Today In History 9/8: Ric Flair Stripped Of World Title For Signing With WWF, Beloved Referee Dies

* 24 years ago in 1991, with Ric Flair having signed with the WWF and set to debut the following night at the Superstars tapings in Ottawa, Ontario, Canada, the National Wrestling Alliance board finally stripped Ric Flair of the NWA World Heavyweight Championship. While Flair had split with WCW two months earlier, the WCW and NWA World Heavyweight Championships were technically two separate titles. WCW's was a company title that was just a few months old, while the NWA's was voted on by their board of member promoters.

There had been some hope that Flair would defend the title for the few remaining non-WCW members of the NWA before signing with the WWF, but that never happened. There was even speculation that the WWF would join the NWA to help put over the Ric Flair as "Real World Champion" vs. Hulk Hogan as WWF Champion feud, but that never came to pass, either. So when Flair finally signed with the WWF, which hadn't been a NWA member since the annual promoter meeting in 1983, it became clear that the board had no choice but to strip Flair of the title.

When WCW won their court case against the WWF and regained possession of the iconic "Big Gold Belt," that got the ball rolling on the eventual return to WCW of the NWA World Heavyweight Championship. Seiji Sakaguchi of NJPW was voted new president of the NWA, and in the Summer of 1992, WCW and NJPW announced two tournaments for NWA world titles: A WCW-hosted tournament for the NWA World Tag Team Championship (existing for the first time as a NWA board approved title and not the name of a regional title) and NJPW awarding the NWA World Heavyweight Championship to the winner of the second annual G1 Climax tournament. Masahiro Chono won the heavyweight title by defeating Rick Rude in the finals, while Steve Williams and Terry Gordy defeated Barry Windham and Dustin Rhodes to win the tag team titles.

* 16 years ago in 1999, Brian "Mark Curtis" Hildebrand, best known as a referee in WCW and Smoky Mountain Wrestling, passed away at 37 years of age due to complications from stomach cancer. One of the best referees and most beloved people in the pro wrestling business, his death was felt throughout every promotion since he had made friends everywhere he went. You may also know him as the inspiration for the referee character in the WCW/NWO Revenge video game for the Nintendo 64.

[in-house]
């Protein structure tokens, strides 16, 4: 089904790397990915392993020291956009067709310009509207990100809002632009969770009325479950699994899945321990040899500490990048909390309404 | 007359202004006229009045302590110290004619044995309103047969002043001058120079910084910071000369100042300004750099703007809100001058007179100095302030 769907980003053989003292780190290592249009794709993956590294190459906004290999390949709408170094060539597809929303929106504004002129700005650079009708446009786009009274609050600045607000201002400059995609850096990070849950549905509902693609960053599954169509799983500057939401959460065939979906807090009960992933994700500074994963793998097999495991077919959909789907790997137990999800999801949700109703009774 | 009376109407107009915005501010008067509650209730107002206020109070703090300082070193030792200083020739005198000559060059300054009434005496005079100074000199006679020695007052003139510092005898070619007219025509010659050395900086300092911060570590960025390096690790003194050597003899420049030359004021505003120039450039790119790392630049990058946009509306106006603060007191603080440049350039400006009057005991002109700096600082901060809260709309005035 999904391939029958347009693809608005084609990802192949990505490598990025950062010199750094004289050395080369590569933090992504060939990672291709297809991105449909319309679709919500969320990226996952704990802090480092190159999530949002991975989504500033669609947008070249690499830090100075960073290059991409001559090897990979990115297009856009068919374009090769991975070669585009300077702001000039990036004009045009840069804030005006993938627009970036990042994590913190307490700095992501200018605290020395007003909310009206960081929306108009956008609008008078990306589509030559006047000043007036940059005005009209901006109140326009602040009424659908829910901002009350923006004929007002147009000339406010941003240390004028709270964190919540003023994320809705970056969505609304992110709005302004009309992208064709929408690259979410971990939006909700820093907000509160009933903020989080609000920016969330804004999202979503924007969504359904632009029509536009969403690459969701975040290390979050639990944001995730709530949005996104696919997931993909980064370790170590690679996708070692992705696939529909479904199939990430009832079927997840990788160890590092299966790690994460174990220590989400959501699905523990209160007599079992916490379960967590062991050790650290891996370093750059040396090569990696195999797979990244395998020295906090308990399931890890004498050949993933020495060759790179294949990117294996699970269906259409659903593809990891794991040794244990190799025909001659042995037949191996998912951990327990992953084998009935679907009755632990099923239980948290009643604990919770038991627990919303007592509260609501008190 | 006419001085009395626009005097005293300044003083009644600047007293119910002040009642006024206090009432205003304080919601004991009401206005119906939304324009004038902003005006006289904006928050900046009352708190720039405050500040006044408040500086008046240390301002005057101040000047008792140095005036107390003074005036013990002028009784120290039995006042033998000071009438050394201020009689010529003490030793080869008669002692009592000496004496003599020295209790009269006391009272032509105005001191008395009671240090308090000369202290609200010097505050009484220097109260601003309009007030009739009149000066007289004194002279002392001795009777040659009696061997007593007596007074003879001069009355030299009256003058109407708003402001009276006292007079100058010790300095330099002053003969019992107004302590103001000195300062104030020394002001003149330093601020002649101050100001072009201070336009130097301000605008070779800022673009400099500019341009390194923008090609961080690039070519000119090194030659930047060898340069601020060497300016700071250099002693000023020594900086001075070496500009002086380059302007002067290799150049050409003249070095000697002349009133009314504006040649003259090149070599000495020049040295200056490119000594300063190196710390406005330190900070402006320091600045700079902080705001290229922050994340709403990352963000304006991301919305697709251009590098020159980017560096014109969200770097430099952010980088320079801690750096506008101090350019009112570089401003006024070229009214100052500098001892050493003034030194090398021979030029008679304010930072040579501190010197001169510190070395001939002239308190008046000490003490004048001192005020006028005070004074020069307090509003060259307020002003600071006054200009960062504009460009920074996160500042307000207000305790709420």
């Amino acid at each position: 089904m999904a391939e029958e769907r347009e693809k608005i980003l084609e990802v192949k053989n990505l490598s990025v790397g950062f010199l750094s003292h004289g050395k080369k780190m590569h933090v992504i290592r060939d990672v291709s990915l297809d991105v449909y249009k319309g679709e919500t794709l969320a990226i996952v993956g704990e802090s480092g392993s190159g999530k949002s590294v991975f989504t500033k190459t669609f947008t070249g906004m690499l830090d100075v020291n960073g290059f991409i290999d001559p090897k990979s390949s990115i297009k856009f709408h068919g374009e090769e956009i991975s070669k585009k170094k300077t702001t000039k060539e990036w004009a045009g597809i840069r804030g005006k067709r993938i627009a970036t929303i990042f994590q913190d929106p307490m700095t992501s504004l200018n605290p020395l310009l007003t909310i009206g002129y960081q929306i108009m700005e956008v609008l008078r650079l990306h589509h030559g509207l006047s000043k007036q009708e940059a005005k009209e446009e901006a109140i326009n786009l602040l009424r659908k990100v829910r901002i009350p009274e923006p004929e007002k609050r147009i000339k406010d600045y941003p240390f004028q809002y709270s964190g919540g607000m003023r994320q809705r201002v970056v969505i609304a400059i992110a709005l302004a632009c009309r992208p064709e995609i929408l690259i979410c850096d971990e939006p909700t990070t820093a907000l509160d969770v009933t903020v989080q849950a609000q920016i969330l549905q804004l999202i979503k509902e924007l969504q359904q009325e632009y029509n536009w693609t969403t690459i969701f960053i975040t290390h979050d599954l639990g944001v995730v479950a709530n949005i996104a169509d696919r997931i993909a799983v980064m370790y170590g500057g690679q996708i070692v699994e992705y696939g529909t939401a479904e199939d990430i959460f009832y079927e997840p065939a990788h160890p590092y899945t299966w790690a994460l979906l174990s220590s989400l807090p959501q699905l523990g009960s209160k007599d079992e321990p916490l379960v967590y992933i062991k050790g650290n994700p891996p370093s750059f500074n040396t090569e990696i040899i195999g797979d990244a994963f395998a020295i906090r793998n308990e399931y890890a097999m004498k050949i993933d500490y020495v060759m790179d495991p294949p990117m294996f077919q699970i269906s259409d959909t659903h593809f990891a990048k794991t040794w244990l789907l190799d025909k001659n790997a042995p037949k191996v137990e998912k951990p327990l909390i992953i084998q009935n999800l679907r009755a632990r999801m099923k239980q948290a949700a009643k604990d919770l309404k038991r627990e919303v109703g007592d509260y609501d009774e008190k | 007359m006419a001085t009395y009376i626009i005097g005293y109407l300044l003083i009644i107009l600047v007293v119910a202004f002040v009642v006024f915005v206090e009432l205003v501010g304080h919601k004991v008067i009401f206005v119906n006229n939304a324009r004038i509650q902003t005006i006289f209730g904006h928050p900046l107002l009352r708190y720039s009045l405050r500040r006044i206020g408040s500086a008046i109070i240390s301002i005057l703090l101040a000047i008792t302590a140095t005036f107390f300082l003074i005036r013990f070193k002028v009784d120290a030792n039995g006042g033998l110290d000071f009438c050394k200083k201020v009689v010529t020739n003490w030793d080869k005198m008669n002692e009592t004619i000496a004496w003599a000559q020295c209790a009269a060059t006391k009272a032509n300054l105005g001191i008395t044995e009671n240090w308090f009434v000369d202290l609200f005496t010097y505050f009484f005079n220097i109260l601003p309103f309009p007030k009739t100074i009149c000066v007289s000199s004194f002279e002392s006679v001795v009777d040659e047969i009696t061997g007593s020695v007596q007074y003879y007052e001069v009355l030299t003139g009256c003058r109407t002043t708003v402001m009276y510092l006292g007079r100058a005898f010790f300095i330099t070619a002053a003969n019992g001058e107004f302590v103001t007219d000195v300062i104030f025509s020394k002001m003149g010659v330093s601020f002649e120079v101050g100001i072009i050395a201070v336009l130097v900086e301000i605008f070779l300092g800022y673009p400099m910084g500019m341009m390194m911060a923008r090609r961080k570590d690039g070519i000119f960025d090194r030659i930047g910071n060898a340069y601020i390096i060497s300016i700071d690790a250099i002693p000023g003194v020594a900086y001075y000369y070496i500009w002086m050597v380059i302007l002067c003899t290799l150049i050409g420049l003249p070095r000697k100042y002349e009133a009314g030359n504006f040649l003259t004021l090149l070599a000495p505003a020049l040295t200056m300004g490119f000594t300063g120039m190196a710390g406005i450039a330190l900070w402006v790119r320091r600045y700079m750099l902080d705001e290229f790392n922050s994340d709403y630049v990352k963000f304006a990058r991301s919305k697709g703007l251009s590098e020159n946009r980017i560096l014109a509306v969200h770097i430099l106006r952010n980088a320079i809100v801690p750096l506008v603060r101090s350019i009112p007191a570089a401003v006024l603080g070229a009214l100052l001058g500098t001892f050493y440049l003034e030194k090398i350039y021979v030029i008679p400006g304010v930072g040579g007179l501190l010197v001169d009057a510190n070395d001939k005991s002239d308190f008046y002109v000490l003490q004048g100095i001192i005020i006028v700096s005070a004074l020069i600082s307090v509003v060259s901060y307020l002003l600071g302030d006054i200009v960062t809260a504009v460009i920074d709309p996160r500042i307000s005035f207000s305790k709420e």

Hildebrand broke in at Dominic DeNucci's wrestling school in the Pittsburgh area around the same time that Mick Foley and Shane Douglas, but was so small that his prospects in wrestling were limited. He was, by all accounts, actually a really talented junior heavyweight wrestler, but only got to show it very occasionally, working under a mask as "El Technico Rudo" on independent shows (as well as Cowabunga the Ninja Turtle later on in SMW). Eventually, he settled into refereeing and managing as either Mark Curtis or Dr. Jack Curtis, but is was his talent as a referee that got him hired by Jim Cornette in SMW, where he also worked in the office.

It was the SMW run where, not only did he occasionally get to show off as a wrestler in his turtle suit, but he also got to be a manager on a bigger stage. During 1995, the company's last year of operation, SMW feuded with the other full-time territory in the state of Tennessee, Jerry Lawler and Jerry Jarrett's USWA out of Memphis. Each group's talent were heels in the other promotion...and that included referee Mark Curtis.

He feuded with USWA General Manager (his actual real life job title, not a gimmick) Randy Hales in fun undercard comedy matches, getting to cut great promos, show his ability as a heel in the ring and at ringside, etc. He loved SMW, so he was sad when it closed down, but WCW came calling before too long.

The most famous moment of his career took place during a Dean Malenko vs. Psicosis match that wasn't supposed to mean much of anything. All of a sudden, as happened too often in WCW, a fan hit the ring. Tiny little Brian Hildebrand kicked him in the face before he could get through the ropes and calmly held him in a front facelock until security showed up. Bobby Heenan cracked up on commentary, exclaiming that "The smallest referee in the world just took him down! How tough is that guy?" Heenan nicknamed Hildebrand "shooter," and when Brian passed away, Bobby and his wife Pam made black armbands with a drawing of a gun for WCW talent and staff to wear so they could honor their fallen friend.


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